Establish patterns and make the API self-documenting
Hand-written documentation has its place, but make it a goal to achieve a largely self-documenting API. A shared language focused on business concepts instead of technical terms, as described above, is essential for this. Use self-evident naming conventions so that parameters and paths are increasingly obvious to users, and find tools to generate user-facing documentation from code comments/attributes and validation rules.
With our API, it often felt that we spent half our time working on the interface design in the early stages. This has paid off in reduced cognitive load, as pattern recognition is a human strength. Patterns invoke all the experience gained consuming similar API endpoints as new APIs are added. The mobile team will find the API increasingly easy to use, due to reuse not of code, but of concepts.
Use stub endpoints to improve velocity
When building new endpoints, focus on quickly getting a stub of the new interface in a test environment before writing a single line of code for the actual implementation. This allows the client-side developers to get started on their implementation in parallel, and allows additional time to make changes to the interface if necessary.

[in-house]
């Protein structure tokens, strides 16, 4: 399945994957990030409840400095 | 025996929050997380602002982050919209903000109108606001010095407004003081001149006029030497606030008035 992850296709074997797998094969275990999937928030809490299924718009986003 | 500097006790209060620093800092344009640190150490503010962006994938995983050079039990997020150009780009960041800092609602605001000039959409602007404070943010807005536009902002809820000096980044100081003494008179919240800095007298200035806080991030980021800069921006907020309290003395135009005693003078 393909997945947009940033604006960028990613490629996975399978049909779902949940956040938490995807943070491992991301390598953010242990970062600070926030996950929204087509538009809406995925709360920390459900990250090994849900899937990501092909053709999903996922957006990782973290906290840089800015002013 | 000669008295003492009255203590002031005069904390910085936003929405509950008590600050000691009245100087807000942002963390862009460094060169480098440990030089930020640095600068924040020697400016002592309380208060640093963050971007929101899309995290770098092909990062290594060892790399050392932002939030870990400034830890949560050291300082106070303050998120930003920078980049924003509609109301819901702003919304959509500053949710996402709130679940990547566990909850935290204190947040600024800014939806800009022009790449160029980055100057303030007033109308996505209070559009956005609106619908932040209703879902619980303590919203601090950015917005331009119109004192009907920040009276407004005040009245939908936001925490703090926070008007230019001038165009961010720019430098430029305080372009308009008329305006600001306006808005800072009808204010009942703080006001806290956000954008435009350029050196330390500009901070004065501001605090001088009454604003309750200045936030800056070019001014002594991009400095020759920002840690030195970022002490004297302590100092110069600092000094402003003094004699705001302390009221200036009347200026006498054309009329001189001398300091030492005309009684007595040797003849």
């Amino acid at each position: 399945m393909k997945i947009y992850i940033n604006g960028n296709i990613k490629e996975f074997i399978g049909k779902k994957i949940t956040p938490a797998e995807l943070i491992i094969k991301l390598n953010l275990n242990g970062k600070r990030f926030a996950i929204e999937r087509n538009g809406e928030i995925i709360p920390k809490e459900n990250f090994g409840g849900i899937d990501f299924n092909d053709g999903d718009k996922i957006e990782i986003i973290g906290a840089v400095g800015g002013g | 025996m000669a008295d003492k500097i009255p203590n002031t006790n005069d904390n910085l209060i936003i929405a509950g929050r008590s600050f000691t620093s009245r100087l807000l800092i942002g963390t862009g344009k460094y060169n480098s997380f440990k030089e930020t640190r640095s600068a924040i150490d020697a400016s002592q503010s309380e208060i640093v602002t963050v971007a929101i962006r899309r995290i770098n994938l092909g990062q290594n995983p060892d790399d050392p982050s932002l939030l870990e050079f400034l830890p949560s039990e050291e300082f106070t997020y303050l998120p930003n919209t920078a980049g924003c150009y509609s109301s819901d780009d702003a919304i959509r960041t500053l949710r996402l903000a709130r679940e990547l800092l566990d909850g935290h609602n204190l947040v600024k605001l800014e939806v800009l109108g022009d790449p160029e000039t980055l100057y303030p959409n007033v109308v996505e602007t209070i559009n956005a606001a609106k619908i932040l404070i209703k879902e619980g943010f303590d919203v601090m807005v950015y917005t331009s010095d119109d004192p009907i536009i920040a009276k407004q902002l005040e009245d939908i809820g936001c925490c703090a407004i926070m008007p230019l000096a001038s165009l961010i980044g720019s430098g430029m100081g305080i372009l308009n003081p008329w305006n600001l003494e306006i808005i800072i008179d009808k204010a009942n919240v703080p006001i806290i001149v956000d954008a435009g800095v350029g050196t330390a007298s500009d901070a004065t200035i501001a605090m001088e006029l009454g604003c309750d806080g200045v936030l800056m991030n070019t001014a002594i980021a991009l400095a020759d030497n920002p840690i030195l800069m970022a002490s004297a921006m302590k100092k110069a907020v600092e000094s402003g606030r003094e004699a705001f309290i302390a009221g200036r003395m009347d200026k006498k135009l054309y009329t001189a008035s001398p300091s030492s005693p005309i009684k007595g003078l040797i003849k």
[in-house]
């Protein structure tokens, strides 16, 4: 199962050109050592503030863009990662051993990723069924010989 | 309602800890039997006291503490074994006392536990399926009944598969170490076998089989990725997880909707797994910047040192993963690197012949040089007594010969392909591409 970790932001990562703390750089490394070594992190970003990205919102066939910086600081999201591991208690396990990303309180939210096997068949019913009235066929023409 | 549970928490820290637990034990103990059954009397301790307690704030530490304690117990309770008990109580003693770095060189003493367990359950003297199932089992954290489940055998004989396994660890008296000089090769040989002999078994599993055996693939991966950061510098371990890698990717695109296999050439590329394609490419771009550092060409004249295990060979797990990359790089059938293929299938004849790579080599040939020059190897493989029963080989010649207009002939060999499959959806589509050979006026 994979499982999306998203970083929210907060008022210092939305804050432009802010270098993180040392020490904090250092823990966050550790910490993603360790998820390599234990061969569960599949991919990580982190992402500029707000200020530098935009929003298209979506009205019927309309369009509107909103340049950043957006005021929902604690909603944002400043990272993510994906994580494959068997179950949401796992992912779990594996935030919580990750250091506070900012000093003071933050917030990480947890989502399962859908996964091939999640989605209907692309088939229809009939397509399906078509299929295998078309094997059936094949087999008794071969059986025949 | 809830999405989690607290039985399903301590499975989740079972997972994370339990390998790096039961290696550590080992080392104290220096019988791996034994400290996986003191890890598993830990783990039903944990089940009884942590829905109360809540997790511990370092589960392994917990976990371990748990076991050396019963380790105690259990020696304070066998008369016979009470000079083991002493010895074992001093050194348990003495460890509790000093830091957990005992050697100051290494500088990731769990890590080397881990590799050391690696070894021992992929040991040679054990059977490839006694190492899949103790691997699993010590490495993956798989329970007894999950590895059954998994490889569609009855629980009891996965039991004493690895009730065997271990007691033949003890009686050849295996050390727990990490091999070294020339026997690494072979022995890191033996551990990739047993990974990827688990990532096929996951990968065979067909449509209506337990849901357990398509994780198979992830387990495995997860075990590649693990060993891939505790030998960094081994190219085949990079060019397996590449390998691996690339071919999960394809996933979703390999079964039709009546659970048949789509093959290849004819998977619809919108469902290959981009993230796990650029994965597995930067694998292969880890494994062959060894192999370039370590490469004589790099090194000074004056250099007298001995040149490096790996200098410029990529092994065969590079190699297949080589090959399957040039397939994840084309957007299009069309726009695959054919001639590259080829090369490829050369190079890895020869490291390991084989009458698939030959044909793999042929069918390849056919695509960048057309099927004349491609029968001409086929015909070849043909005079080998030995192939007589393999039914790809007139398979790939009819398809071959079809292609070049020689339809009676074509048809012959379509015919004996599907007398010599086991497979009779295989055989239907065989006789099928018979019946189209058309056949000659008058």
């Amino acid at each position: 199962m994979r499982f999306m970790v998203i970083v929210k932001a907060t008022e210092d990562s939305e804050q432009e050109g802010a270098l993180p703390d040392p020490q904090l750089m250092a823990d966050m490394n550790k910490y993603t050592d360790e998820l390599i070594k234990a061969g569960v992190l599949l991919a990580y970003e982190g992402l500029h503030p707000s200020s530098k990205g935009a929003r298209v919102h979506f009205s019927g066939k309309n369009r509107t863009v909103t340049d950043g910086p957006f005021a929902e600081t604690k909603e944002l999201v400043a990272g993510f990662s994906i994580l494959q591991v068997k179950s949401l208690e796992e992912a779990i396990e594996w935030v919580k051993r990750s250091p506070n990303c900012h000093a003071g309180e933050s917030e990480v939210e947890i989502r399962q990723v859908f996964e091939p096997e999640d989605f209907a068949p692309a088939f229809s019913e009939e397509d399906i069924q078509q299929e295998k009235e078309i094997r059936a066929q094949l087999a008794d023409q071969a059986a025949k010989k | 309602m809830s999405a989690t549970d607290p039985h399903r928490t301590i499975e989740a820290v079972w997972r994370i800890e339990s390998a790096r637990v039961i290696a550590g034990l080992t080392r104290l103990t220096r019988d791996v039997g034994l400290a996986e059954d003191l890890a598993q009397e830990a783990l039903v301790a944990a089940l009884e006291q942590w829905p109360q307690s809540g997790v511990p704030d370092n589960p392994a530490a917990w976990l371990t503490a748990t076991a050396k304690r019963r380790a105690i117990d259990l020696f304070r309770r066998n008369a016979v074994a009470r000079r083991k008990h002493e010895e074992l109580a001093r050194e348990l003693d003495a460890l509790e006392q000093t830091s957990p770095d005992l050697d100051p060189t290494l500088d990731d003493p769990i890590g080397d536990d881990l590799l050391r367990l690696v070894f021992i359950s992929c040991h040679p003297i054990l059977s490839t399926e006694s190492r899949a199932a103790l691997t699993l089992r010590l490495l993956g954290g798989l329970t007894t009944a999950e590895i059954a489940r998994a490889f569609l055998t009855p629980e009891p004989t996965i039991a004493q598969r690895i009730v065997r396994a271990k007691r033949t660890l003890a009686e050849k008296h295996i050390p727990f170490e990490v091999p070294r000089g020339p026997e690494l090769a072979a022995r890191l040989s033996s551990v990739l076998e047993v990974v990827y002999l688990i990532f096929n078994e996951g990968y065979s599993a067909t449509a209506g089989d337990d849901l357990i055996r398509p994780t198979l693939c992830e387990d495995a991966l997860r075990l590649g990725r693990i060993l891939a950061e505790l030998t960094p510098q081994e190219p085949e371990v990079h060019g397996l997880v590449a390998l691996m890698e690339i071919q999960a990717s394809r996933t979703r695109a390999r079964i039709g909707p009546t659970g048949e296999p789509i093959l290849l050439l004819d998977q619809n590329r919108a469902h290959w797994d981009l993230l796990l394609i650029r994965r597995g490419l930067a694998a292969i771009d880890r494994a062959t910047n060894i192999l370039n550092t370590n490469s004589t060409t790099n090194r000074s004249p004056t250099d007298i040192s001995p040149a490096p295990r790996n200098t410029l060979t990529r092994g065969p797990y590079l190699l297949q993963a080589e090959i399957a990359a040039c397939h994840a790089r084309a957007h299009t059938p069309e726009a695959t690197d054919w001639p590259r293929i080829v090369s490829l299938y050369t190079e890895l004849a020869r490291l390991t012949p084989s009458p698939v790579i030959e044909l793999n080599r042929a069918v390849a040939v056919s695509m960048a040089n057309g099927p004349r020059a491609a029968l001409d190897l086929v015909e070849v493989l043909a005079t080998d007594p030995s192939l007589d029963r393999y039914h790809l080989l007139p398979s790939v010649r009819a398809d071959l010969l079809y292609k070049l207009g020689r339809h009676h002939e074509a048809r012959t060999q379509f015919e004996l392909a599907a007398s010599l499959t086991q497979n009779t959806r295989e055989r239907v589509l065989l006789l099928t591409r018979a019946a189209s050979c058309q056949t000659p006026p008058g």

The API stub should include the entire interface contract—request and response schema, validation/authorization rules, and HTTP status codes—but an empty or hard-coded response body. A good API framework should allow for rapid development of these interfaces with a stub service implementation.
Provide tools for debugging, QA, and regression testing
The UI of a mobile app is not conducive to debugging and testing API interactions. It is up to the teams to support each other. Developers will appreciate server-side logging, instrumentation, and debugging proxies; the mobile team should make the API hostname, etc., configurable in dev builds; QA teams will find it useful to have tools for directly exercising API endpoints, and can help keep developers focused on the use cases.
Have QA test the API directly, or write automated tests